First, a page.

Previous studies investigating the correlation between FDG uptake and iodine concentration all have a common denominator. The methodology in tumor delineation either included the entire tumor volume or a small ROI without registration between the PET scan and the IC images. In the study of Schmid-Bindert et al., the iodine parameters were measured by placement of three ROIs within the tumor; no specifics regarding the placement of these are described, and the mean and standard deviation of the measurements were subsequently recoded. The 18F-FDG PET-related measurements were based on an ROI encircling the entire tumor, including a 1 cm rim. Even though both data sets were available when the delineation was performed, it was performed by individual radiologists without a previous image registration between DE-CT and 18F-FDG PET/CT. In the study of Baxa et al., two radiologists performed the delineation of both the DE-CT and the 18F-FDG PET/CT using a semiautomatic approach encircling the entire lesion. However, similar to the study of Schmid-Bindert et al., no registration between the two modalities was performed. This may explain the discrepancies between the previous studies and our study. Baxa et al. and Schmid-Bindert et al. found a correlation between metabolic parameters and iodine-related parameters, which is in contrast to the results of Kupik et al. and Masahiko et al., who found no correlation. In addition, Kupik et al. found a moderate negative correlation for tumors <3 cm [11,16,17,18]. In this current study, we accounted for intratumoral heterogeneity by first performing an image registration between the DE-CT and the 18F-FDG PET/CT followed by a correlation of maximum iodine concentration with SUVpeak both within the entire tumor and in a sphere around the SUVpeak. The results show that the maximum iodine concentration was located outside of the metabolic hotspot within the tumor, especially when the tumors became larger (Figure 4). This is further substantiated by the results showing an increase in the distance between SUVpeak and iodine peak locations in larger tumors (Figure 5). It is apparent that the metabolic activity and iodine quantification were located in different areas of the tumor, underlining that the physiological processes behind the parameters are not the same.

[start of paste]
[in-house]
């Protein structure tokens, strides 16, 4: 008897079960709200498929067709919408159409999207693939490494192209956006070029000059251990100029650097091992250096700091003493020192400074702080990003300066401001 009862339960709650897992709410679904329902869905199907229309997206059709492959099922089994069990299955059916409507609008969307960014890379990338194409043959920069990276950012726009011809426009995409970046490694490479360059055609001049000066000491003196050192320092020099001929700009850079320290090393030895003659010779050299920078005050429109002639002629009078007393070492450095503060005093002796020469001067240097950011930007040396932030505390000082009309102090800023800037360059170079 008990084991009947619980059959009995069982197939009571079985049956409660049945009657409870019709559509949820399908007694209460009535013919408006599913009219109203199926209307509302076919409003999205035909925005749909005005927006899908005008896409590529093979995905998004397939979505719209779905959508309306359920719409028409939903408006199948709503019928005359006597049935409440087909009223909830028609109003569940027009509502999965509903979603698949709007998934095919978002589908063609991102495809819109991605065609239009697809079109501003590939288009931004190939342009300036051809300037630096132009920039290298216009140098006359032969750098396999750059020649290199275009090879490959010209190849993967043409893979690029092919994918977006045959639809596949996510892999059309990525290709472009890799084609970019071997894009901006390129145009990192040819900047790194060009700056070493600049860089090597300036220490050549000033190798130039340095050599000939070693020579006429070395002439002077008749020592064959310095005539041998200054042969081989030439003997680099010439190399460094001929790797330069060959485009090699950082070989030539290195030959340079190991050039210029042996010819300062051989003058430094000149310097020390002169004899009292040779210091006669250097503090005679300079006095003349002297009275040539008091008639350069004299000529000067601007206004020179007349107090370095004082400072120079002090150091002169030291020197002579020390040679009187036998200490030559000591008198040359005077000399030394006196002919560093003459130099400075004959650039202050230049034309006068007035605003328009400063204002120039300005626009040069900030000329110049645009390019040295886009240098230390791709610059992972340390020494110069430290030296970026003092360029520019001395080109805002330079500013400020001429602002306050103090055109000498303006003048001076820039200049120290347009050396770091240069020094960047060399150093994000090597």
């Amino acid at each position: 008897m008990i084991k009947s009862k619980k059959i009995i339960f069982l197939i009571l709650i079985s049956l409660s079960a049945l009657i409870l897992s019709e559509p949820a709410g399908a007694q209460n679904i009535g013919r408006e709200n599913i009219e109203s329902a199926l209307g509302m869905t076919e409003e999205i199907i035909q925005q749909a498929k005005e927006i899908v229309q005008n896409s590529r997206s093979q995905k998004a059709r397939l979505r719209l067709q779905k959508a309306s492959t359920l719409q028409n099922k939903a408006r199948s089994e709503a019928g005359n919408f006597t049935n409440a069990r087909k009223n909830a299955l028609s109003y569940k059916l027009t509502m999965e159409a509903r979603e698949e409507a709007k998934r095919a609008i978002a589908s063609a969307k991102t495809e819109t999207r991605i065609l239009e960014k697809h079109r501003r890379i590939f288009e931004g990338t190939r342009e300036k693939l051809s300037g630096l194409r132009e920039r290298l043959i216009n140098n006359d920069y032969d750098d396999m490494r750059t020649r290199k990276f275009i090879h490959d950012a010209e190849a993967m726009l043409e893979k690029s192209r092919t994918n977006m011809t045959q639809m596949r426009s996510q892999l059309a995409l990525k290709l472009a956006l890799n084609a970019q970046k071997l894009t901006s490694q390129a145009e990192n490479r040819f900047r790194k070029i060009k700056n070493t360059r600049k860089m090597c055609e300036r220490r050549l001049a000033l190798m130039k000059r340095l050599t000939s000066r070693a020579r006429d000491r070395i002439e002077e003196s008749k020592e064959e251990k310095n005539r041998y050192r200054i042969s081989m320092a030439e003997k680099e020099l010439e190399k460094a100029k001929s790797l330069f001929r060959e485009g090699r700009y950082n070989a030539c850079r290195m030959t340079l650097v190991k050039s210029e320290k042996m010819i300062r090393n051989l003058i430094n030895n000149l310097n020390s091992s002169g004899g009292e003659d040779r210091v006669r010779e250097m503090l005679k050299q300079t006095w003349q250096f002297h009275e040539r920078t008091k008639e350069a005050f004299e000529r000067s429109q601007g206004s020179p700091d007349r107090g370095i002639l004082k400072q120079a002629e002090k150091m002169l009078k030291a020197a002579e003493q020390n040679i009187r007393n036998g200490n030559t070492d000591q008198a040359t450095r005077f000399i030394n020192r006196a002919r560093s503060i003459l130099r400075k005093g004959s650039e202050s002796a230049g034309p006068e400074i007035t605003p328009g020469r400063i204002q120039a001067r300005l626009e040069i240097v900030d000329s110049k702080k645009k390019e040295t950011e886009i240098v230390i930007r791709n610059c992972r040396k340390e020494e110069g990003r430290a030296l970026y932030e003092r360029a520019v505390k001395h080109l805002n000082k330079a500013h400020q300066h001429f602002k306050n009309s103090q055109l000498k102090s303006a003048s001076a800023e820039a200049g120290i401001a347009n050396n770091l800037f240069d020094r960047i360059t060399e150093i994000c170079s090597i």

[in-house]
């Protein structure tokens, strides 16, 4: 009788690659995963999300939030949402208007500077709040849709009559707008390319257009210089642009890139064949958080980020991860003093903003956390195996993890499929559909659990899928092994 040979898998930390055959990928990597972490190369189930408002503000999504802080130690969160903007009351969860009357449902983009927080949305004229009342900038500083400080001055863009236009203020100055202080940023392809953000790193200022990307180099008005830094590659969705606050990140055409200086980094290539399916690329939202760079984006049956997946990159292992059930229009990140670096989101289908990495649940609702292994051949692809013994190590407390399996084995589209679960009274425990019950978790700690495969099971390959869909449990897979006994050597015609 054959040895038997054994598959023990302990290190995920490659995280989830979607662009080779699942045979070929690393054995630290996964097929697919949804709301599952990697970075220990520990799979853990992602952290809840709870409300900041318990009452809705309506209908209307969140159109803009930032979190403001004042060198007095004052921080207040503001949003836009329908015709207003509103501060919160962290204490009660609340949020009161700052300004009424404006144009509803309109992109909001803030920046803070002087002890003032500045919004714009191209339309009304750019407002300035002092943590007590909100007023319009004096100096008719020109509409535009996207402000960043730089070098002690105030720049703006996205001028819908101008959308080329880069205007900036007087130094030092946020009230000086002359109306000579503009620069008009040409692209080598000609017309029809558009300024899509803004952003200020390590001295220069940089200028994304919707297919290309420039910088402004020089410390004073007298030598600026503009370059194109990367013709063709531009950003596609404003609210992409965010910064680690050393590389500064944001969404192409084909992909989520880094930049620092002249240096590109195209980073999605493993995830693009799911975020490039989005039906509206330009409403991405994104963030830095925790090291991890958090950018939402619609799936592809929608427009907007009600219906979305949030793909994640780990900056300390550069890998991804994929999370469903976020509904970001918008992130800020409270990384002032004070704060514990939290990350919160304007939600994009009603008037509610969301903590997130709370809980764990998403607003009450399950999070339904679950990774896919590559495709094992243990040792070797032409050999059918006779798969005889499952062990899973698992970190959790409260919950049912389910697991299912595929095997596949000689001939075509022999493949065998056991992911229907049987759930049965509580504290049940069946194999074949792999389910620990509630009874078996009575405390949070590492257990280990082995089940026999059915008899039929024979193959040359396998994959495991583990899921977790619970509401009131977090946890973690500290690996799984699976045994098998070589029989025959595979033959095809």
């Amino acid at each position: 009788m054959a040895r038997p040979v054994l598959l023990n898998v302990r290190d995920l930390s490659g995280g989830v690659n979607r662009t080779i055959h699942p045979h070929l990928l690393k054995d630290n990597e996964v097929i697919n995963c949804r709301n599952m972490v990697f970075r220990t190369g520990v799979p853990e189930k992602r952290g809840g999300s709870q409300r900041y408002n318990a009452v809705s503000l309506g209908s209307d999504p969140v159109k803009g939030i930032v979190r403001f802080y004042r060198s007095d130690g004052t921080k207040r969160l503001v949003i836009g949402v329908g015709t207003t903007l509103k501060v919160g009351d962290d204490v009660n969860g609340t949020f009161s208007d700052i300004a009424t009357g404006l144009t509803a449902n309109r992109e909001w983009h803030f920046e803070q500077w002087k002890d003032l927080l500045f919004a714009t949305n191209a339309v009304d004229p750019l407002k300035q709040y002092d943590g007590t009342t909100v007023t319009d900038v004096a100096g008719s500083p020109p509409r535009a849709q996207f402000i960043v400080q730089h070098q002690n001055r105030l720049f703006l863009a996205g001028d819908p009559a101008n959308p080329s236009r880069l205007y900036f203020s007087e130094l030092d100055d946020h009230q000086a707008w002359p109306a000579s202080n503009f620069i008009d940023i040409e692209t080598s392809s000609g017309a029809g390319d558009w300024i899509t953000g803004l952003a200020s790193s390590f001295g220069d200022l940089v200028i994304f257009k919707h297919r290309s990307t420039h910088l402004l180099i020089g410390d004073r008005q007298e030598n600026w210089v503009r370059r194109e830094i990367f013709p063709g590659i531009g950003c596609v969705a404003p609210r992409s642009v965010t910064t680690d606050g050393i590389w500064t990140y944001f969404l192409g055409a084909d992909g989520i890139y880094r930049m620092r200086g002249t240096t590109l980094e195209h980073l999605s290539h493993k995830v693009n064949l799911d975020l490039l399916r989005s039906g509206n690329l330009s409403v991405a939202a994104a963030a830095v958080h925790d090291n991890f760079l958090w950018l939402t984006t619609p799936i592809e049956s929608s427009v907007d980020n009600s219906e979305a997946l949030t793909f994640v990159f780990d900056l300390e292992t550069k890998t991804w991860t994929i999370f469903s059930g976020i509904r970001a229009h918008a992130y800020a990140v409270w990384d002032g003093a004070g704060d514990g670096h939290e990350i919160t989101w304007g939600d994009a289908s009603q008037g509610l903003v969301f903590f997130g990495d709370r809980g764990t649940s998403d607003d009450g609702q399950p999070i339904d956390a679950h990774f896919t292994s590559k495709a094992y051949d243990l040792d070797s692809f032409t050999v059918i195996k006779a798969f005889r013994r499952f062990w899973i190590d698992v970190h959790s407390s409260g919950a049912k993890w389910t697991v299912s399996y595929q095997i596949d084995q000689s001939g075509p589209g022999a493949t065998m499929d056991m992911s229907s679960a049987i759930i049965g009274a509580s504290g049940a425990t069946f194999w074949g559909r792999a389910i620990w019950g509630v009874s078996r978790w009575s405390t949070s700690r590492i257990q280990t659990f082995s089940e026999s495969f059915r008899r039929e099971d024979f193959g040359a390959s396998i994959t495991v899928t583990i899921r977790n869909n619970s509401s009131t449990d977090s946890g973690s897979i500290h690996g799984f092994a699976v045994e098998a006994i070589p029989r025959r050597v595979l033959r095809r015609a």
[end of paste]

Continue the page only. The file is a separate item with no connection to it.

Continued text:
18F-FDG is a measurement for the metabolic activity. This has previously been correlated with high proliferation measured by the KI-67 index, suggesting the areas containing the SUVpeak are rapidly growing areas within the tumor [20]. As tumor cells are dependent on fast formation of new vessels by angiogenesis to supply the nutrients and oxygen needed to continue growth, the areas with a high proliferation will usually have poorly formed vessels with an inadequate basement membrane, causing them to leak [21]. Folkman et al. described how this increases the interstitial pressure within the tumor, and, combined with a relative absence of lymphatic vessels, it can cause vascular compression to some extent, prohibiting iodinated contrast from reaching the vessels [22]. In our study, we only had a late-arterial-phase DE-CT scan, which mainly represents blood flow and blood volume. The late-arterial-phase iodine concentration data likely show subsegments of tumor with a high degree of unobstructed normal vasculature that allow iodinated contrast to enter the area. This may be a potential explanation for the negative correlation between the SUV and iodine measurements within the SUVpeak area.
The primary limitation of this study was the small study population with only two squamous cell carcinoma patients; thus, a subgroup analysis on tumor type would not be meaningful. Secondly, there was a lack of histological and metabolomic correlation with our findings. A registration of the histological cross sections and metabolism of the tumor with high FDG and high iodine values could potentially explain the mechanisms behind our findings based on growth patterns, vessel density or vessel types and measurements of proliferation. Another limitation was the registration accuracy between the PET images and the SCE-CT quantitative images. As they were obtained at different points in time, and all had different protocols regarding breathing during the acquisition, we were not able to obtain a registration accuracy to the level where a voxel-by-voxel correlation could be performed. Furthermore, due to the retrospective design, there was a temporal difference between DE-CT and PET. Finally, this study was retrospective and a single-center study performed only on one platform for obtaining the iodine quantifications.

5. Conclusions